Chautauqua is our best sprinter since Black Caviar

Tristan Rayner Editor

By , Tristan Rayner is a Roar Editor

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    How will Chautauqua fare in the Manikato after The Everest? (AAP Image/Julian Smith)

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    Who would disagree that Chautauqua is our best elite sprinter since the best ever in Black Caviar?

    ‘The Grey Flash’ won his third Group 1 TJ Smith (1200m), now worth $2.5m, in a magnificent last to first win, coming from the clouds in the final 200 metres at Royal Randwick.

    It was an extraordinary win for his trainers in Team Hawkes for a number of reasons, and not just visually, on the first day of The Championships.

    First of all, the stalking grey hadn’t been at his best since his glorious win in Hong Kong, another last to first finish. That was his last win, coming in May 2016. He’d had five starts without a win, his longest ever dry spell. Many had written him off for the 2017 TJ Smith.

    Second, he was last and a long last coming to the home turn, on a day when almost nothing else had made ground from the back. And instead of coming down the outside as is his usual want (the worst part of the track on Saturday), jockey Tommy Berry was forced to come through other horses.

    After the race, the Hawkes team revealed how they’d orchestrated the race perfectly. Brothers Michael and Wayne Hawkes were on the course, with father John at home providing the key insight.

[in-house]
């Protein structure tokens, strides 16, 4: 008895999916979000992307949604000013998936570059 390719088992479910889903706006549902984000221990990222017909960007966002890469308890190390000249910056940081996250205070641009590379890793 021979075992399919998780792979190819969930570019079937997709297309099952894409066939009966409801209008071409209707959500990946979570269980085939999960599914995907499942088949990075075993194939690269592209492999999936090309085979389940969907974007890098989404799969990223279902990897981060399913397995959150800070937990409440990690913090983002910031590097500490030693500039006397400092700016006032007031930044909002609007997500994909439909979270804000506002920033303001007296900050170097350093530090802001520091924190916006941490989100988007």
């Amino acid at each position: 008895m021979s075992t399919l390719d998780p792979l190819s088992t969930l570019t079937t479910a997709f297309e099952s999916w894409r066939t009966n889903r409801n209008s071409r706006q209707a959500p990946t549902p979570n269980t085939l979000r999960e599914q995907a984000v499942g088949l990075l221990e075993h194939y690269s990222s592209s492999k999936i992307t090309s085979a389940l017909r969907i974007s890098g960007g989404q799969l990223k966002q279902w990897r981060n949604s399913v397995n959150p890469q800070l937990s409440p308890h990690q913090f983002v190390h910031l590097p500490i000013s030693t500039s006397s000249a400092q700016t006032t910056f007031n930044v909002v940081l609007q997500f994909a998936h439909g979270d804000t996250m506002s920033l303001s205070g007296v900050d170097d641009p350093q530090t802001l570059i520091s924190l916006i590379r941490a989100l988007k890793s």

“Before the race, you thought he couldn’t win with the track bias,” said Wayne Hawkes.

    “He (John) said to Michael stay near the fence, stay near the fence, cut up the inside, don’t come to the outside. That was the difference between him winning and losing.”

    Third, he was coming back from the George Ryder over 1500m, where he gave a credible effort in finishing third to Winx. Yes, he was more than eight lengths off her, but so is every other horse in Australia it would seem. Stepping back in distance for a sprinter didn’t seem the best preparation for this.

    A special part of the race was the call of Darren Flindell who went from excited racecaller to excited race fan in those final 200 metres.

    The words (“Can he do it?! YES!”) might not become an immortal phrasing like the ‘Bonecrusher racing into equine immortality’ call, but the passion behind the words was fantastic.

    Flindell would’ve been waiting for something from the always-late six-year-old, but no one expected him to finish quite like this.

    Take a look at Gai Waterhouse cheering on her steed in English for how it feels to be run down by one of the greats.

    Blake Shinn, on-board the beaten mare, said similar.

    “You never go the early crow when Chautauqua’s in the race and I wasn’t going to do that today but I really felt all over a winner everywhere bar the post and from nowhere the big grey came and got me but terrific effort from my mare.”

    From 28 starts, Chautauqua has now won six Group 1s, including in Hong Kong, and placed in seven more at the top level. It’s hugely impressive for a backmarker who always has to rely on more than a fair share of luck to steam home late.

    He’s likely to be spelled now for The Everest, where connections paid up for a $600,000 slot.

    While he’s still racing as a gelding he can continue to build his career, but for mine, in a rich vintage of sprinters, he’s already our best since Black Caviar.

    Lankan Rupee and Buffering were both outstanding sprinters, but Chautauqua has equalled or beaten them on Group 1 wins (six) and prizemoney ($8.4m).

    He’s probably not quite up to the level of the Apache Cats, Takeover Targets, Schillacis, and the like, even with recency bias kicking in.

    But if he keeps racing on, it’s not out of the question, which is hugely exciting.

    Go the grey!

    Tristan Rayner
    Tristan Rayner

    Tristan is a writer, consultant, racing enthusiast and former Editor of The Roar who has turned the Melbourne Cup into a year-round study via racingtalk.com.au.

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